Five Nations with Socialized Medicine Programs
The subject of socialized medicine is a hotly debated topic in some nations – particularly in the US. Socialized medicine has been a part of many governmental systems around the world for some decades, and its benefits are large and many. Here are five socialized medicine programs around the world that work.
Another excellent resource: Top 20 Health Administration and Healthcare Management Degree Programs Based on Overall Quality Measures
The comprehensive healthcare system in Germany is regarded as one of the best in Europe and the world. Healthcare system enrollment is compulsory for all residents and citizens, and for citizens is paid for partly by the citizen and their employer and additionally funded by a state budget. For social welfare recipients, the state covers the entirety of the expense of enrollment for as long as the recipient is enrolled in a social welfare program, such as unemployment, food subsidies, or housing subsidies. Germany’s life expectancy averages 81. Some German citizens also opt for private insurance, especially those in the governmental sector.
Israel’s universal healthcare system, like Germany’s, is compulsory. However, in addition to citizens, all Israeli residents are entitled to enrollment in Israel’s healthcare system as a basic right and can expect to pay reasonable rates for their healthcare coverage. Israel has one of the most efficient healthcare systems in the world, in addition to some of the most excellently-trained medical personnel in the world – resulting in an exceptionally high quality of care for very little cost. As a result, Israel’s average life expectancy is one of the world’s highest at 82.
Norway is one of the world’s healthiest nations – not only due to a culture of activity and wellness, but due to its exceptional healthcare system. In Norway, every hospital is funded at least in part by a national fund that is dedicated per annum. While adult citizens must pay a deductible each year before receiving an exemption, Norway’s relative wealth ensures that the vast majority of citizens have no trouble paying it – and with Norway’s excellent social welfare system, programs for covering or waiving the deductible are also available to economically disadvantaged citizens. Private insurance is also available in addition to the municipal system.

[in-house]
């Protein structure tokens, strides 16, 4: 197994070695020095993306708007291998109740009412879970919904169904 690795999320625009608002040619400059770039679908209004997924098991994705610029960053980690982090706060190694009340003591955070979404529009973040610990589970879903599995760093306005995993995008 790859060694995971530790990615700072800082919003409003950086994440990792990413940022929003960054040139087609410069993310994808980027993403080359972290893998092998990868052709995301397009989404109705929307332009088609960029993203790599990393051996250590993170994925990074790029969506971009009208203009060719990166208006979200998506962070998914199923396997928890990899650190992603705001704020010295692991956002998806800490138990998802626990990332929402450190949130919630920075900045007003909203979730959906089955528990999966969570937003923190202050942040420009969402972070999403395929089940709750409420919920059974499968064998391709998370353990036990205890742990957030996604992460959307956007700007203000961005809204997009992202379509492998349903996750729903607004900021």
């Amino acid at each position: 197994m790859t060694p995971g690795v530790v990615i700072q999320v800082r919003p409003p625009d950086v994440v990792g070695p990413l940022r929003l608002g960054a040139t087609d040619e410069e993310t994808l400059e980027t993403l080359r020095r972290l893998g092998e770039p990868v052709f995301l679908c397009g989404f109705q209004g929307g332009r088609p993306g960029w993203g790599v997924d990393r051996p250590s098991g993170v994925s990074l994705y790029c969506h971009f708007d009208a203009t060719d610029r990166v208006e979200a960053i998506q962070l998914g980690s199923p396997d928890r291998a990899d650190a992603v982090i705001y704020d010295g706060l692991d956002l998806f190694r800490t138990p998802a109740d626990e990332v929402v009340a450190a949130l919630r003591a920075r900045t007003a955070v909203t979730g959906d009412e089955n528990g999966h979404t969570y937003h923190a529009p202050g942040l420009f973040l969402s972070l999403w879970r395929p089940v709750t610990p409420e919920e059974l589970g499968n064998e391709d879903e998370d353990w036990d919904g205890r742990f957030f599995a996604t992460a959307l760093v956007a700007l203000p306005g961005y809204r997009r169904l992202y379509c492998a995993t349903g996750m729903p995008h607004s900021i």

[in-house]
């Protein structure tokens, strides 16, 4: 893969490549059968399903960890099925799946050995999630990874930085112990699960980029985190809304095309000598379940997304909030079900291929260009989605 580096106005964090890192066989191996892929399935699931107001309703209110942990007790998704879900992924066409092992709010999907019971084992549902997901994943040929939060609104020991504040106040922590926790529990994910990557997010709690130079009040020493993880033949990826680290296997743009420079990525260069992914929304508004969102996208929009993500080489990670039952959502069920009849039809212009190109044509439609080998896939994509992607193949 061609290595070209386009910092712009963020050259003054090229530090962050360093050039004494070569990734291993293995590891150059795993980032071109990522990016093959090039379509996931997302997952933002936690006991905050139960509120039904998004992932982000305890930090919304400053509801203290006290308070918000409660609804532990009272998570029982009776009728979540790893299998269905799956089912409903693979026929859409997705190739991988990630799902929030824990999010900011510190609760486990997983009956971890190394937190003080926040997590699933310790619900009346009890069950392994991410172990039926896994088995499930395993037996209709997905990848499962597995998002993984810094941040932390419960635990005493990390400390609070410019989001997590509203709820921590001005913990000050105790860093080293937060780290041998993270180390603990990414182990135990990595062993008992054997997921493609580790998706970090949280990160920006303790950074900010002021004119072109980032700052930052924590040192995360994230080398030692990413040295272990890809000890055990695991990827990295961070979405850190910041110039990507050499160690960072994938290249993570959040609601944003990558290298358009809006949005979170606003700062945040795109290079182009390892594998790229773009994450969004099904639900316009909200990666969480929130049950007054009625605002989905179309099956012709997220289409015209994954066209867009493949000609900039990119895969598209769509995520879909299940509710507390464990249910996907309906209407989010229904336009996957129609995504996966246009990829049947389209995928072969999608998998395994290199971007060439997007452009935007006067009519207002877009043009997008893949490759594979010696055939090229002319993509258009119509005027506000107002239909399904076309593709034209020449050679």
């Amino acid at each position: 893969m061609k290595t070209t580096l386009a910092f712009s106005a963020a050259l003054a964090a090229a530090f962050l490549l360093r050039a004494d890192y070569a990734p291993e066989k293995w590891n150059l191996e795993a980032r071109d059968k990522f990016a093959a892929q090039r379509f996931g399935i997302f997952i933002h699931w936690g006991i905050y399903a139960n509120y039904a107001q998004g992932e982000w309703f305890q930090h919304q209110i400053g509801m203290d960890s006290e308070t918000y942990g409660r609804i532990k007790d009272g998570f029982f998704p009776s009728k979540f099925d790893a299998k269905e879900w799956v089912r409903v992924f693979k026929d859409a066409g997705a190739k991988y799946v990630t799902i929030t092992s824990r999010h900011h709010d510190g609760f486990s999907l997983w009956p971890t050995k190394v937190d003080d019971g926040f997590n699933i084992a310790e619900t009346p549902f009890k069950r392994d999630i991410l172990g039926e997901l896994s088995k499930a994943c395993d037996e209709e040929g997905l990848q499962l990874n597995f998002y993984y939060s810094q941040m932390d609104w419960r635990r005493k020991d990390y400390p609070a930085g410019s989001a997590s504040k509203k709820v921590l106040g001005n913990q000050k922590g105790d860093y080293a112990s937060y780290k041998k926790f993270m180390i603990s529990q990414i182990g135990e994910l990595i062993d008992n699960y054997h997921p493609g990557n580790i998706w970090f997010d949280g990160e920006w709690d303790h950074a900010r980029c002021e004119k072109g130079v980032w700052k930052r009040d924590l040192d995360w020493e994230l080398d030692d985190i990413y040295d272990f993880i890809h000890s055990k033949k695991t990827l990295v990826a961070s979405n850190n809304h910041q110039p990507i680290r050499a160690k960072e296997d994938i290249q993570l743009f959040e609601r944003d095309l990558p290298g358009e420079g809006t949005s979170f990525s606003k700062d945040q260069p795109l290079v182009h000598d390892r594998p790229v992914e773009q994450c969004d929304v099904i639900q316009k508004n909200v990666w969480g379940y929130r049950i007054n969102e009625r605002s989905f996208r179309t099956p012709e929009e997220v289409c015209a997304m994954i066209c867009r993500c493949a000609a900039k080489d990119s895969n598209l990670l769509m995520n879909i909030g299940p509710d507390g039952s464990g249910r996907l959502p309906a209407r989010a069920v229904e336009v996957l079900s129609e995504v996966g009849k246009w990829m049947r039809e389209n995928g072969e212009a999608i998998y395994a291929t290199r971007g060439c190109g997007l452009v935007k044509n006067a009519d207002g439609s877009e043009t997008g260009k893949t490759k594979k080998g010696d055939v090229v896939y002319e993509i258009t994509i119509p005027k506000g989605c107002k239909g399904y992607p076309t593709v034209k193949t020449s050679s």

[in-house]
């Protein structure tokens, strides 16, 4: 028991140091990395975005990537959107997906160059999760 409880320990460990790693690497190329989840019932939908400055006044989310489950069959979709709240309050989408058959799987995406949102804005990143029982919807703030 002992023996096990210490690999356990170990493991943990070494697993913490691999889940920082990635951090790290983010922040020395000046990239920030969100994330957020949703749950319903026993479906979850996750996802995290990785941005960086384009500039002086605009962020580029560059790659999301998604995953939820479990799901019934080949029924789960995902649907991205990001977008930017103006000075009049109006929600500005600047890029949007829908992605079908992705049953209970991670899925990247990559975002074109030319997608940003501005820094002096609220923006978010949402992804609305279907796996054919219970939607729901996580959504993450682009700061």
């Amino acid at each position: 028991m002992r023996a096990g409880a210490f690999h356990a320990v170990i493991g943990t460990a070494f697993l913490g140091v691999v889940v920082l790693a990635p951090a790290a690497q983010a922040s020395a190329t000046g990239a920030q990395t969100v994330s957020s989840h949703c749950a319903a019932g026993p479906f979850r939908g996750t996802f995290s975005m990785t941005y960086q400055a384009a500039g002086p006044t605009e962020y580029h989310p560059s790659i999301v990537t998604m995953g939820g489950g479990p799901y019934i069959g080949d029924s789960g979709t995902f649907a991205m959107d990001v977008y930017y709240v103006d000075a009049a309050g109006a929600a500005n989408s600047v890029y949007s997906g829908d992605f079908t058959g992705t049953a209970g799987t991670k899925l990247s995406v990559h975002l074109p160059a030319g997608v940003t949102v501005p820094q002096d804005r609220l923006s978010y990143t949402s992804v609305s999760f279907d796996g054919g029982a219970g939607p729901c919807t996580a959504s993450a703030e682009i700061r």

Japan has a high-quality compulsory, but universal, healthcare system – fees for which are set annually by a special governmental committee based on average income, province, and township. Co-pays for preventative care as well as comprehensive treatment are thirty percent of the total cost, with the state covering the other seventy percent.
Each citizen may choose, at their own discretion, the doctors and facilities they will see for their care, and coverage and medical treatment is a basic fundamental right of all citizens. All medical fees are waived for citizens and families enrolled in social welfare programs, as well as for homeless citizens who are treated at hospitals.
Austria’s public healthcare system is one of the best in the world, and citizens may also supplement it with private health insurance if they so choose. The universal healthcare system covers not only Austrian citizens but all EU citizens residing in Austria and is typically linked to employment. However, health insurance is guaranteed free or low-cost to dependents, retirees, students, disabled citizens, and those enrolled in social welfare programs.
These five countries represent some of the best socialized medicine programs in the world. Each nation’s system is worth studying – and utilizing to create a vision for the future of healthcare worldwide. For further insight, peruse Business Insider’s article about various healthcare systems around the world.